I tested 35mm and 65mm film and found that this movie was not necessarily about the capture format, but more about the glass. I wanted to play around and find a way to do things very differently."

- Bradford Young ASC

How about your lighting strategy?

BY: My style is very much around natural and available light, but you have to accomplish that on a stage. This is nothing new to my amazing gaffer Perry Evans. He’s a master. He watched Arrival and immediately understood how I work. Perry is a sensitive soul, and was always thinking about where the light was coming from. The way he guided and directed me was wonderful. There’s a moment when Han Solo meets Chewbacca for the first time, and we had a pre-light day for that on a Saturday. We were trying all sorts of things, but none were working out, until Perry suggested we switch everything off and start from zero.

Do you have a favourite scene that we should watch out for?

BY: Yes, the scene on the swamp planet Mimbam, where we had a foggy, muddy, WWI trench-warfare, type of set-up on the 007 stage. It was all lit by explosions, plus a subtle level of ambient light that gave beautiful detail in the fog.

The collaboration between Perry, Dominic Tuohy our SFX supervisor, and our board operator Will, in coordinating the timing of lights and pyrotechnics was incredible. Our whole thing was about backlight, and what Perry did in operating the SkyPanels on dimmers in realtime, keeping the characters in backlight amid all of the action, was very special. He was working from a spiritual space.

What were your biggest challenges on this production?

BY: Time – you never ever have enough – and stamina. I worked-out in the gym every morning, and made sure to have a good diet to keep in good physical shape. But it’s also about mental fitness too, and I spent as much time as I could with my family. When these two elements came together, that’s when I was able to give the best of myself to the production. I can't tell you how important that was.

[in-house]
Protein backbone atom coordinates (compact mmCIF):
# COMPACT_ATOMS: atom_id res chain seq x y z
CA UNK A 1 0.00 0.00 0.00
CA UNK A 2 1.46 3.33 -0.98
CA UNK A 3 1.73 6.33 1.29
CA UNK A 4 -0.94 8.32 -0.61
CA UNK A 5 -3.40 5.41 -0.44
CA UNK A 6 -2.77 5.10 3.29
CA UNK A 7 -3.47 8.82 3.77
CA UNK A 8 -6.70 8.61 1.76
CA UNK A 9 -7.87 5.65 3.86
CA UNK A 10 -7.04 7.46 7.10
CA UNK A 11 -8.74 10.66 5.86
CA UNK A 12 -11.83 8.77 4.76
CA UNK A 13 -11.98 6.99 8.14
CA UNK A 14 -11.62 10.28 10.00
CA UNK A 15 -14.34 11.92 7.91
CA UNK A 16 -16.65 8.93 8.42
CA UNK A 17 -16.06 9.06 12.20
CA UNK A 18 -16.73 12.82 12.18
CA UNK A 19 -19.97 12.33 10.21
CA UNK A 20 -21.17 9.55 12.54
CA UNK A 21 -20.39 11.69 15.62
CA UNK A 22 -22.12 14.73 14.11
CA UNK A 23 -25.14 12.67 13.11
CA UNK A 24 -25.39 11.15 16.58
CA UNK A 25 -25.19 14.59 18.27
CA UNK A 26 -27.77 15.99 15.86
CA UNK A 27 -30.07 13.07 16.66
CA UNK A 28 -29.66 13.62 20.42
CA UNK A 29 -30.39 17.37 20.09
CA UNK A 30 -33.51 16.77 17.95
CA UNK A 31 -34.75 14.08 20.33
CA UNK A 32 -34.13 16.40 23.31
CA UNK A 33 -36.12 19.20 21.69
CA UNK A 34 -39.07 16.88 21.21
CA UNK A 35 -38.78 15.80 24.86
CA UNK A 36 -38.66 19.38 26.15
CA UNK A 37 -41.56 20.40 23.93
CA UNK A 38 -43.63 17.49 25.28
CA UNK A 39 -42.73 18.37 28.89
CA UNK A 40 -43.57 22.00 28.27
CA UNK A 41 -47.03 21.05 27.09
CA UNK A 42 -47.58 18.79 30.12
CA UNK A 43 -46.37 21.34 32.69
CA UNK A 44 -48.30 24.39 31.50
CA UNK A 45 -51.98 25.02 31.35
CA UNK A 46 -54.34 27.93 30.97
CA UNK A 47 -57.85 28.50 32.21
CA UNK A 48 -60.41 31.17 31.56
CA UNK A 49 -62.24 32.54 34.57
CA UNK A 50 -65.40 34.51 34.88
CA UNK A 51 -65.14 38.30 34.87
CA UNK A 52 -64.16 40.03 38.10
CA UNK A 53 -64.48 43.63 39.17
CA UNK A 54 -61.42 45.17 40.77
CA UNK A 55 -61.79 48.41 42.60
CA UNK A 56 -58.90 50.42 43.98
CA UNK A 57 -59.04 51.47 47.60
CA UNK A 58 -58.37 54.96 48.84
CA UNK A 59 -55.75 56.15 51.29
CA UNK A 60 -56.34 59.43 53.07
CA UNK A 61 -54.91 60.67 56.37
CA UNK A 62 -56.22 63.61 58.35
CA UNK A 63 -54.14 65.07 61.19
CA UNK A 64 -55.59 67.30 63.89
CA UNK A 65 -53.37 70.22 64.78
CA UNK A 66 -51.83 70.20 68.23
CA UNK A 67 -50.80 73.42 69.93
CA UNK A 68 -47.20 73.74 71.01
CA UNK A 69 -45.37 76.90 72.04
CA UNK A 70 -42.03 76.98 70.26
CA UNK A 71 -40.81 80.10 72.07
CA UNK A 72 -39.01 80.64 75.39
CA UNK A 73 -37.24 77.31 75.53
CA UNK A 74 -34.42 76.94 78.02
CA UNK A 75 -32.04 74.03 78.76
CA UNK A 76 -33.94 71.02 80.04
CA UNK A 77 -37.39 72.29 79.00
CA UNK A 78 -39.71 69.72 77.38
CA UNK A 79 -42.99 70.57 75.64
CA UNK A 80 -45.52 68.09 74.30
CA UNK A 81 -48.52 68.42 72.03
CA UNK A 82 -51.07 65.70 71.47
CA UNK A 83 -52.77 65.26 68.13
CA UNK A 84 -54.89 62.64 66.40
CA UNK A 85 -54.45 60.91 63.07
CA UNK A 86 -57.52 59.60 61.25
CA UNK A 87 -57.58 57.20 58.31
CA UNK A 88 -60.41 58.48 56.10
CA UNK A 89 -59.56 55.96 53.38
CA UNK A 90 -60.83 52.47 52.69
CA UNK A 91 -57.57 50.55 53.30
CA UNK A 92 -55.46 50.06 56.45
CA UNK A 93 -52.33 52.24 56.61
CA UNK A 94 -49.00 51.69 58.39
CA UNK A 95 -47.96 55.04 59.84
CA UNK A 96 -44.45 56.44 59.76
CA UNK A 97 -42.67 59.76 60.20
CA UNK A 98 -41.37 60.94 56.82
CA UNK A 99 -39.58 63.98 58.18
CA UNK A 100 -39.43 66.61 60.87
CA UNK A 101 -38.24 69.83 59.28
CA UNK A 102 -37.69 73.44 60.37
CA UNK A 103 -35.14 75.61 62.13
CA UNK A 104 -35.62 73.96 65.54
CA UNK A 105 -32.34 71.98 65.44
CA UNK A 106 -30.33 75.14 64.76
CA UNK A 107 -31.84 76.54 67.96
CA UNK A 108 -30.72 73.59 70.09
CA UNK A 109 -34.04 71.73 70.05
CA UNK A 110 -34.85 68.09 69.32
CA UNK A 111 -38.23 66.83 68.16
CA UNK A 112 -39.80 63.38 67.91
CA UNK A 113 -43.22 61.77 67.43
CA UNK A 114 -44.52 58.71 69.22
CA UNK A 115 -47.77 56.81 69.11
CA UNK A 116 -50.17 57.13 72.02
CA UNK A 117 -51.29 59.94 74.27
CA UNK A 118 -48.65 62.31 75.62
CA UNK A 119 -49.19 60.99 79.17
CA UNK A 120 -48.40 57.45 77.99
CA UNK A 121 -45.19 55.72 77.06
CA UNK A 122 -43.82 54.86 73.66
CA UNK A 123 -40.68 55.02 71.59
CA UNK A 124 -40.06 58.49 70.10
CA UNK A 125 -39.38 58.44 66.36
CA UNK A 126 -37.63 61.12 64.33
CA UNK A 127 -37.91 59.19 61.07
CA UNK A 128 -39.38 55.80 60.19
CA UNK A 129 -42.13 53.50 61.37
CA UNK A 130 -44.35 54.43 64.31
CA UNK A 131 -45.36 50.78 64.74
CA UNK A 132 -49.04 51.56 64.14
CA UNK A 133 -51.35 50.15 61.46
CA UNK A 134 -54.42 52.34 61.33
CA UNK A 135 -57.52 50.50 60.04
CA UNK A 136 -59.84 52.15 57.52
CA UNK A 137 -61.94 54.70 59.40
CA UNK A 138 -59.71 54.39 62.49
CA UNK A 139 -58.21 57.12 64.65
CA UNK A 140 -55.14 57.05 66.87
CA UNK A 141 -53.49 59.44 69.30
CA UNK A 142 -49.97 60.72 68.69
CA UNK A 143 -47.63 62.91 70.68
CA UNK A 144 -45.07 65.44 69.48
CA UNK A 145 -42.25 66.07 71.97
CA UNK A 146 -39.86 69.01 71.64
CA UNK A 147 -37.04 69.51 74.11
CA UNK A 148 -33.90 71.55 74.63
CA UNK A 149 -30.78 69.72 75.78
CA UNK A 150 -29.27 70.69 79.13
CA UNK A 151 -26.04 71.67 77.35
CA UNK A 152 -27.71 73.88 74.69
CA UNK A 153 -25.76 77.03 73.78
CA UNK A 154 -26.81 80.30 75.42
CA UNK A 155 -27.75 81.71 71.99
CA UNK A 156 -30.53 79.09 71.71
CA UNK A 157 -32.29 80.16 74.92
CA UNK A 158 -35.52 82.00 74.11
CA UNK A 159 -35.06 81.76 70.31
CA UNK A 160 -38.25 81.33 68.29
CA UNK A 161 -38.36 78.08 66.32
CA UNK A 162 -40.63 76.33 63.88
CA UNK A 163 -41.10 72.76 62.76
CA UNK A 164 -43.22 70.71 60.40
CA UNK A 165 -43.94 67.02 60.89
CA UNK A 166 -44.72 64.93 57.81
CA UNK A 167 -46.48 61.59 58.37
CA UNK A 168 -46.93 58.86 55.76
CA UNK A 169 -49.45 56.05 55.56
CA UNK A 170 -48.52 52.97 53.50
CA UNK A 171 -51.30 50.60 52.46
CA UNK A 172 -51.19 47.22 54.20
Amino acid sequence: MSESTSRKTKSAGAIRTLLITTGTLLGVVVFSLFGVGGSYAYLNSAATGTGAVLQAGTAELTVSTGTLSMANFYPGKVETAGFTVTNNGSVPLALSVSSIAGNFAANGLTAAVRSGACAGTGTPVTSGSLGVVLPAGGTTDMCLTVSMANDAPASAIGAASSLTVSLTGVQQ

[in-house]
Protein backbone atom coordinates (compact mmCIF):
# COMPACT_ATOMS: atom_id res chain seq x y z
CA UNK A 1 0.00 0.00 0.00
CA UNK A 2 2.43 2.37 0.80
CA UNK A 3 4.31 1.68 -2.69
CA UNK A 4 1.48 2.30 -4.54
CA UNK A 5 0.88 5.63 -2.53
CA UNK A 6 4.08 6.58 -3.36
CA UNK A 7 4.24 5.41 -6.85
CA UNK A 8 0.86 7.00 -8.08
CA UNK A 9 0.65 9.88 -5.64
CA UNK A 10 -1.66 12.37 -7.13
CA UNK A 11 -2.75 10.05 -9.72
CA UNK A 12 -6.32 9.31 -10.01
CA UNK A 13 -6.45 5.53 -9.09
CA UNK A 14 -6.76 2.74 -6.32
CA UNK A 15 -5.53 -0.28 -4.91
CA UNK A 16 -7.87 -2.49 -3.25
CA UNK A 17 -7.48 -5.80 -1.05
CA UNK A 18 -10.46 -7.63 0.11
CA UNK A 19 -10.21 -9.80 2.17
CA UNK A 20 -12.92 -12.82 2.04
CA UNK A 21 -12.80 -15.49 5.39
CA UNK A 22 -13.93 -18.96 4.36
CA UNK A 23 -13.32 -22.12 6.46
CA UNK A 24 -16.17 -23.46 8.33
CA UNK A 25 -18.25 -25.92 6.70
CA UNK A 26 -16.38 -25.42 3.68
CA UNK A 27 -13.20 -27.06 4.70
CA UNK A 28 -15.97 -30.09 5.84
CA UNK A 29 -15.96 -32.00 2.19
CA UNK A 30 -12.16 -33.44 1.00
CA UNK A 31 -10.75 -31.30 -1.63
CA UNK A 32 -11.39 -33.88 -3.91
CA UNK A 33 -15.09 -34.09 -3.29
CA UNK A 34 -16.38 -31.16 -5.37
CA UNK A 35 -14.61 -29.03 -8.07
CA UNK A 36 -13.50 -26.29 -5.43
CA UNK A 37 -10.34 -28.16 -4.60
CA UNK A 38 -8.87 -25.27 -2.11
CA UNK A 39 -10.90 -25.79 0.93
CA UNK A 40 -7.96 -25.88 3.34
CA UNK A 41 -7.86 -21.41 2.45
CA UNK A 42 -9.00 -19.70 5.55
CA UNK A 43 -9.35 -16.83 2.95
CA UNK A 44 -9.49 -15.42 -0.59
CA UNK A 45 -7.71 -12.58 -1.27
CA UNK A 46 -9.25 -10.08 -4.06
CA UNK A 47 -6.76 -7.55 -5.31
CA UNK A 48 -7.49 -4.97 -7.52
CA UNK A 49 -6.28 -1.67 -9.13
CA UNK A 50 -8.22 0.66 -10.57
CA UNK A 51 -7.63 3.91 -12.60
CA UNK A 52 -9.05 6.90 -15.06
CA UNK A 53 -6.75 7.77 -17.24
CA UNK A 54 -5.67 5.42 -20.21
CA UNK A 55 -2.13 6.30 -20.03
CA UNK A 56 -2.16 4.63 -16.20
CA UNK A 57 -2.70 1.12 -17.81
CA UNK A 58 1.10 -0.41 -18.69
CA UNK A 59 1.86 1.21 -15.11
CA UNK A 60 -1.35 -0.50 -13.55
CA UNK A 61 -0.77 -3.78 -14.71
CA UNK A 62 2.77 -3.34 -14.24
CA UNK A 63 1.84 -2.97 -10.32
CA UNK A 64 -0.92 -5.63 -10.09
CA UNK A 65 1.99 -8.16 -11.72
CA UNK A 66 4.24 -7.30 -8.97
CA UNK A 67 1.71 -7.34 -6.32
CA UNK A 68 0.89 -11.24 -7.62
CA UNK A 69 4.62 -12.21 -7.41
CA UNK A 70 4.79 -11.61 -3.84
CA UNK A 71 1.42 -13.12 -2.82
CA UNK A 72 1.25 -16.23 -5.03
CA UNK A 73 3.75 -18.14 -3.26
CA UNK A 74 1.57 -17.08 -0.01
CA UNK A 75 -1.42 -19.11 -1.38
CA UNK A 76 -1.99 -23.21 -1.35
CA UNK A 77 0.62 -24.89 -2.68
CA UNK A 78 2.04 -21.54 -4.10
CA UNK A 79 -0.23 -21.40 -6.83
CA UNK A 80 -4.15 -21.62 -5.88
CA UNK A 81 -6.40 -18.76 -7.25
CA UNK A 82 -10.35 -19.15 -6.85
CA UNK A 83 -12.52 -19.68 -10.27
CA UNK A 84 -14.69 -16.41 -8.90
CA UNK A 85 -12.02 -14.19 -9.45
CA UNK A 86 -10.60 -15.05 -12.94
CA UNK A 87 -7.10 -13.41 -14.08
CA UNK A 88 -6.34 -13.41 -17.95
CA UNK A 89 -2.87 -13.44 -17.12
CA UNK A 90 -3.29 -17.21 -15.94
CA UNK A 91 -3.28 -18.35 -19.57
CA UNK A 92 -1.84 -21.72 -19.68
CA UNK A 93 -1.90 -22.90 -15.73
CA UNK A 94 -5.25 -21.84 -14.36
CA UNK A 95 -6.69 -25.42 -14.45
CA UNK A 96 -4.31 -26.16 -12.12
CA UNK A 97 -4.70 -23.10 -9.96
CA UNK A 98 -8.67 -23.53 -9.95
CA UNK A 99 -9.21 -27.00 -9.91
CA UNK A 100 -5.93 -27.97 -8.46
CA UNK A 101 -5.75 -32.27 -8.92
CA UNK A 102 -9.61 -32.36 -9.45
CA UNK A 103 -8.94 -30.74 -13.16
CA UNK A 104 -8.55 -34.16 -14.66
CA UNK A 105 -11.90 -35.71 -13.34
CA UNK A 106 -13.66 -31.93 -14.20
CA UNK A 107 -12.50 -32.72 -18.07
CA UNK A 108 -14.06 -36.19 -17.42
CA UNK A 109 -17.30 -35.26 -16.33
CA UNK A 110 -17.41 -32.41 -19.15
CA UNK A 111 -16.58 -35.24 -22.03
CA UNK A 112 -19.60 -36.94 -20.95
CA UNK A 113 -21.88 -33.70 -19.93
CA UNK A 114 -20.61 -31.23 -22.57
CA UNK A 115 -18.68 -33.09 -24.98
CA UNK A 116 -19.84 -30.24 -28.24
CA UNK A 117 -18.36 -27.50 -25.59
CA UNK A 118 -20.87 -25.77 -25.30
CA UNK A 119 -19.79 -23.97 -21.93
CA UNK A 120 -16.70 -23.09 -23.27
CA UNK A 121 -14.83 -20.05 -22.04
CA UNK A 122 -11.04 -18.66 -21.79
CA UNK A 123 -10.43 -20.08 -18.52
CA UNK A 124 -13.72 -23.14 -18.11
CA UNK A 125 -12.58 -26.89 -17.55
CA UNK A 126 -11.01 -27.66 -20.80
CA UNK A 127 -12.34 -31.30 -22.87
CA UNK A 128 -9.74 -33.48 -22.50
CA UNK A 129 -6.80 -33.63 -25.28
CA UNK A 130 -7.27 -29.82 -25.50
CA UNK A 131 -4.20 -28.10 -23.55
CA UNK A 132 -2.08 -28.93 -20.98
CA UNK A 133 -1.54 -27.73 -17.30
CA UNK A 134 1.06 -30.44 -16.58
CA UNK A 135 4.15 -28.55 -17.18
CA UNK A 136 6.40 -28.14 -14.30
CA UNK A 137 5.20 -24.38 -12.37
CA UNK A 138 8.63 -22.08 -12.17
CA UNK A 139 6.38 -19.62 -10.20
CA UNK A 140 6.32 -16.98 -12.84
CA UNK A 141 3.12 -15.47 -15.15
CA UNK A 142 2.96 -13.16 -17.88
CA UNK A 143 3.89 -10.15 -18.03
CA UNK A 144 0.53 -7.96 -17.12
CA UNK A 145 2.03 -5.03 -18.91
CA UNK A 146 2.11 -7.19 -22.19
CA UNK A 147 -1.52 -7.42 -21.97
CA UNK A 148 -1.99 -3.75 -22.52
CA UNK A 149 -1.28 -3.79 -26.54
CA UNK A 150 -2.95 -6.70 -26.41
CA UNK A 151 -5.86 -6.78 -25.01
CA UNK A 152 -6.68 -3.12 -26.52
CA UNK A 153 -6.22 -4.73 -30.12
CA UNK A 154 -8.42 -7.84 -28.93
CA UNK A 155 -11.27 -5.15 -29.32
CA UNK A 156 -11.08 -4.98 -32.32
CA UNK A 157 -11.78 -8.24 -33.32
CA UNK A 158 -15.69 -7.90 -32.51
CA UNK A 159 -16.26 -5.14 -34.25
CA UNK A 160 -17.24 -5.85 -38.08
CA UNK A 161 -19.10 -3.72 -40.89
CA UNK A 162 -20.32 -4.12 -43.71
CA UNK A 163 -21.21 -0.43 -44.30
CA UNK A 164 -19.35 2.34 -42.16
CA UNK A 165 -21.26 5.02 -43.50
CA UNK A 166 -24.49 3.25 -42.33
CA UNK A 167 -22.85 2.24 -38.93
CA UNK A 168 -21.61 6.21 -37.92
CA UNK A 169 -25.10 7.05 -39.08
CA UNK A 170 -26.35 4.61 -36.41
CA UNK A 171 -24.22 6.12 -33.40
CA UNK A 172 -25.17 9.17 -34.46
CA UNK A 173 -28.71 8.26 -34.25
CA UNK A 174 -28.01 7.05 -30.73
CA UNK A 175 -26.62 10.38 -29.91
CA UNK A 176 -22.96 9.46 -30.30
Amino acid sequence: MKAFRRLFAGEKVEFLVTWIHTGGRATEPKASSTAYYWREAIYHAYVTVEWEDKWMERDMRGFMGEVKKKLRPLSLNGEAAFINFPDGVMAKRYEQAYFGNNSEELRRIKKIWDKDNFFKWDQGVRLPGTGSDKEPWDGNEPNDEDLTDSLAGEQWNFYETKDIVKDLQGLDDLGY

What can you tell us about the DI grade:

BY: We’re doing the DI of the theatrical DCP at Skywalker Ranch, with all of the VFX assets in place, and are monitoring in HDR. It’s a beautiful place to work, where you can really stay focussed. The DI is pretty straightforward. Joe, my colourist, and the team from ILM got together to make some slight modifications to our on-set 5230 beach-bypass LUT. What I am seeing on-screen, is pretty true to what I saw on-set everyday, but with a little spice sprinkled here and there. I’ve worked with Joe for ten years, and our relationship is a friendship. I like to provide him with a negative that allows him to also put his signature on the final result. The various deliverables – Dolby, IMAX 3D, HDR and DVD – will be completed in LA in the next few weeks. It’s been interesting to monitor in HDR, you can see there are some elements that don’t quite work, but low-light elements look better in HDR, which is very encouraging.

What are your takeaways from having shot Solo: A Star Wars Story?

BY: It was demanding, but I loved it. I loved living in London and working with an experienced crew. The shoot itself had the feeling of a low-budget independent movie, with a small group on-set making it happen, although in reality there were many hundreds of people working on it around the world. It was a great, grounded, intimate, connected experience, not weighed down by any sort of artificiality. That’s the Star Wars family for you!